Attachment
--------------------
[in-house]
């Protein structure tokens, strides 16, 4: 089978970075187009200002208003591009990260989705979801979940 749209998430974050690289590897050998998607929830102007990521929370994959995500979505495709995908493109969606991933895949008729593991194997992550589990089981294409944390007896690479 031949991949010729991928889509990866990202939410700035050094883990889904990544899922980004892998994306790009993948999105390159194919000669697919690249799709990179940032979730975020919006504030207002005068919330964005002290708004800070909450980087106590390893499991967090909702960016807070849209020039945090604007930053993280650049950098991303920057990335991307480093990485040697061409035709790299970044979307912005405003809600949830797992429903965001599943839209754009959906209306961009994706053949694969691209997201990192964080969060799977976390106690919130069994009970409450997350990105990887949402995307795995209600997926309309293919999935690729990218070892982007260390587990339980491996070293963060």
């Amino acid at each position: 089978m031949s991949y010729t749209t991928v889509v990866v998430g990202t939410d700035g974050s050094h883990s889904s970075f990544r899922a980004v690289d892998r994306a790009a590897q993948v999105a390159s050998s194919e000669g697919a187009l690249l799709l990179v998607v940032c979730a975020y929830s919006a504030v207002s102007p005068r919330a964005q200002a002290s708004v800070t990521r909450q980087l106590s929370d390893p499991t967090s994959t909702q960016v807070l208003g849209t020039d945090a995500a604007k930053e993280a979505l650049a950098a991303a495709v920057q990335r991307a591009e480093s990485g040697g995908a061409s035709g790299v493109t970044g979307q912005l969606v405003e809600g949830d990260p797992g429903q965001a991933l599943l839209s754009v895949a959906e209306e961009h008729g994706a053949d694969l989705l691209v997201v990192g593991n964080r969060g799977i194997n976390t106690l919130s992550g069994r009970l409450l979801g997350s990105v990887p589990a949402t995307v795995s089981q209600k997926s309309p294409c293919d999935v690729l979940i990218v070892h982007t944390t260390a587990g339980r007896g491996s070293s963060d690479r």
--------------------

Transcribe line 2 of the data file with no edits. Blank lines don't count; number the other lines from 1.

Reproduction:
């Protein structure tokens, strides 16, 4: 089978970075187009200002208003591009990260989705979801979940 749209998430974050690289590897050998998607929830102007990521929370994959995500979505495709995908493109969606991933895949008729593991194997992550589990089981294409944390007896690479 031949991949010729991928889509990866990202939410700035050094883990889904990544899922980004892998994306790009993948999105390159194919000669697919690249799709990179940032979730975020919006504030207002005068919330964005002290708004800070909450980087106590390893499991967090909702960016807070849209020039945090604007930053993280650049950098991303920057990335991307480093990485040697061409035709790299970044979307912005405003809600949830797992429903965001599943839209754009959906209306961009994706053949694969691209997201990192964080969060799977976390106690919130069994009970409450997350990105990887949402995307795995209600997926309309293919999935690729990218070892982007260390587990339980491996070293963060």